News from the Wild Side - July 2019

Catch up on the latest happenings with Wild Farm Alliance!

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Rewilding Podcast with Jo Ann Baumgartner

Jo Ann was recently interviewed on the Rewilding the Earth podcast series about the work of Wild Farm Alliance. Topics she covers in the podcast include: 

  • What it means to farm with the wild
  • Corridors, riparian areas & wetlands restoration
  • Managing farms for beneficial bird species and insects
  • Managing for pest species the right way
  • The size and growth of organic farming

Listen Here


Hedgerow Planting at Riverhill Farm

We are so grateful to Alan Haight, Jo McProud and the crew at Riverhill Farm for hosting Wild Farm Alliance and approximately 90 participants in May at the All Things Avian field day.

The event featured two avian ecologists, a guided bird walk, a mist net demonstration, farmers sharing their practices, representatives from NCAT and Point Blue Conservation Science. It was an incredible day!

While we had hoped to hold a demonstration hedgerow planting, the weather leading up to the event was not so cooperative. However, Alan and Jo recently sent us pictures of their completed hedgerow! Click here to see the design and plants that make up the hedgerow. 

There were so many take-aways from the day, but the highlight for us was listening to Alan and Jo share their commitment for a farm full of biodiversity. Their vision and enthusiasm for their avian (and other wildlife) neighbors are inspiring and contagious.

Based on our field days this spring, we will be soon be releasing a StoryMap that features videos and stories about the farmer leaders who hosted a field day - watch for an email announcement this fall. Also, stay tuned for announcements about our 2020 All Things Avian field days. 


CASFS_JessicaBarrera_20160408_4566.JPGApply for An Apprenticeship in Ecological Horticulture

The Center for Agroecology and Sustainable Food Systems (CASFS) at UC Santa Cruz is now accepting applications to the 2020 Apprenticeship in Ecological Horticulture, a six-month, residential, hands-on program focusing on practical training in organic gardening and small-scale farming, as well as increasing awareness of the dynamic connections between food and social systems.

The application deadline is August 15, 2019 for international applicants and September 30, 2019 for domestic applicants. The program begins April 13, 2020 and runs through October. There are more scholarship opportunities than ever thanks to the generous support of alumni and other donors. For more information, visit https://casfs.ucsc.edu/apprenticeship/apprenticeship-information/index.html.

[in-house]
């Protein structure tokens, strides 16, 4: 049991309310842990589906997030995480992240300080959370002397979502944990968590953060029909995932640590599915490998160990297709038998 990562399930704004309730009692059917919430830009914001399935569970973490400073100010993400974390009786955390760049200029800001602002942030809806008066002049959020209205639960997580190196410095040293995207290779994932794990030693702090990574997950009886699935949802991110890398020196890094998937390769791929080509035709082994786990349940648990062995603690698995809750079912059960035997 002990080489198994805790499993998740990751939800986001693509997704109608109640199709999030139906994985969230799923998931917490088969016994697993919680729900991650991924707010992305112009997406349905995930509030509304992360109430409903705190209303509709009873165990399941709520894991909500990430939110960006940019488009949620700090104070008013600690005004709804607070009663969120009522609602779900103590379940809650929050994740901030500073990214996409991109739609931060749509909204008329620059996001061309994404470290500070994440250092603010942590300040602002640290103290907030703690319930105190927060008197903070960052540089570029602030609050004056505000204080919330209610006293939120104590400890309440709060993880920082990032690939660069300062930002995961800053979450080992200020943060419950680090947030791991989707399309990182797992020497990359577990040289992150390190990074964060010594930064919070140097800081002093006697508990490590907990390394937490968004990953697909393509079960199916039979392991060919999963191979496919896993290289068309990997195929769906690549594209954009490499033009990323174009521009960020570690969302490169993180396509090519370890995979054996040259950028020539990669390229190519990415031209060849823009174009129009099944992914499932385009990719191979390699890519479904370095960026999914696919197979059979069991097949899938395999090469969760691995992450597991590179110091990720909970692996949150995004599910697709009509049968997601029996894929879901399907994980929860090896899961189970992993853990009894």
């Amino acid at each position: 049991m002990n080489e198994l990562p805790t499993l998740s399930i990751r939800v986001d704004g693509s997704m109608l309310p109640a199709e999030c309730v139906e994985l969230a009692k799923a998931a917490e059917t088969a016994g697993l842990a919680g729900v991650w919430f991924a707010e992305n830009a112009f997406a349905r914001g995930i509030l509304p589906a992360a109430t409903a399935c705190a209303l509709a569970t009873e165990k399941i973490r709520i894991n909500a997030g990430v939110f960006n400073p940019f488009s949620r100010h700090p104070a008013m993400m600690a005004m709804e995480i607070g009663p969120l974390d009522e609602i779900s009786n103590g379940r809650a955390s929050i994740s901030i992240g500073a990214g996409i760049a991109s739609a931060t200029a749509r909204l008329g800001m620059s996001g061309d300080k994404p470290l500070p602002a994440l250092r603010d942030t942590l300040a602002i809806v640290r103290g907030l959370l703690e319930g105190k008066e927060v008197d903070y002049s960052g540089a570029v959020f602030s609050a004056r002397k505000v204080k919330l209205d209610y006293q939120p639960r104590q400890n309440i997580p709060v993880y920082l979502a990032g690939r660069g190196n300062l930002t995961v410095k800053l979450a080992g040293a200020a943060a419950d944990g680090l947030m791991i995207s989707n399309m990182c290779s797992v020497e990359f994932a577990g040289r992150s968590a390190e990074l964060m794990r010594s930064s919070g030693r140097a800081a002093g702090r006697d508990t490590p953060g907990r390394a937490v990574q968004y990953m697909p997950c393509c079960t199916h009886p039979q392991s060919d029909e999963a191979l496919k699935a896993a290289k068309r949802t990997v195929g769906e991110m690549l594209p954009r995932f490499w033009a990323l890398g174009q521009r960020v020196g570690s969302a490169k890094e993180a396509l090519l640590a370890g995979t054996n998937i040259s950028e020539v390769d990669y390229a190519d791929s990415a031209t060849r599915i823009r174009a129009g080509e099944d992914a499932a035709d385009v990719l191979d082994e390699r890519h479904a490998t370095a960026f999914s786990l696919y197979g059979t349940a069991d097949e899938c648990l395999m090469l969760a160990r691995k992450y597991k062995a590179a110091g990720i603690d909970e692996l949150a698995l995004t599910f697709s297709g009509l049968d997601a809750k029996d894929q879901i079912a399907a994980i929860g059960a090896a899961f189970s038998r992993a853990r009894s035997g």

California's Healthy Soils Program 

The California Department of Food and Agriculture (CDFA) announced its latest round of grants for the Healthy Soils Program, distributing $12.48 million throughout the state.

Wild Farm Alliance was part of the state's Technical Assistance team to help farmers submit their applications. We helped eight farmers receive more than $320,000 in funds for their projects that include riparian buffer plantings, cover crops, compost application, hedgerow installation, conservation cover planting for pollinators, and restoring wetlands. We look forward to helping farmers in the next round of applications coming this fall. 

CalCAN has been instrumental in advocating for this program. Read CalCAN's blogpost about the awards where they share a breakdown of information about the selected projects, including: 

  • geographic distribution and counties with most awards
  • project type (incentives versus demonstration)
  • a preliminary analysis of land use type and the practices to be adopted

This preliminary analysis is based on CalCAN's interpretations of the one-paragraph project descriptions provided by applicants, which you can read from CDFA’s website for both the Incentives Projects and Demonstration Projects.

Read more from CalCAN's blog.


Declines in insect abundance and diversity: We know enough to act now with policy changes and individual farm and garden practices

The journal Conservation Science and Practice published a paper authored by Matthew L. Forister, Emma M. Pelton and Scott H. Black that makes the case for greater action to curb the global decline in insects. Insects are vital to life as we know it on this planet. The vast majority of bats, birds, and freshwater fish depend on insects, and humans depend on insect pollination for nutritious fruits and vegetables. Insects provide services of over $57 billion to the US economy. Although we need more study to understand the overall scope and scale of the declines, the research that has been done provides compelling evidence of declines in insect abundance, diversity and biomass.

Some of the main offenders are habitat loss and degradation, pesticides (insecticides, herbicides and fungicides) and climate change, although disease, invasive species and light pollution are also factors. The authors call for full-scale action, from government policies and funding that support low-pesticide, biodiversity-promoting agriculture to managing farmers and gardeners using less pesticides and increasing habitat.

Read More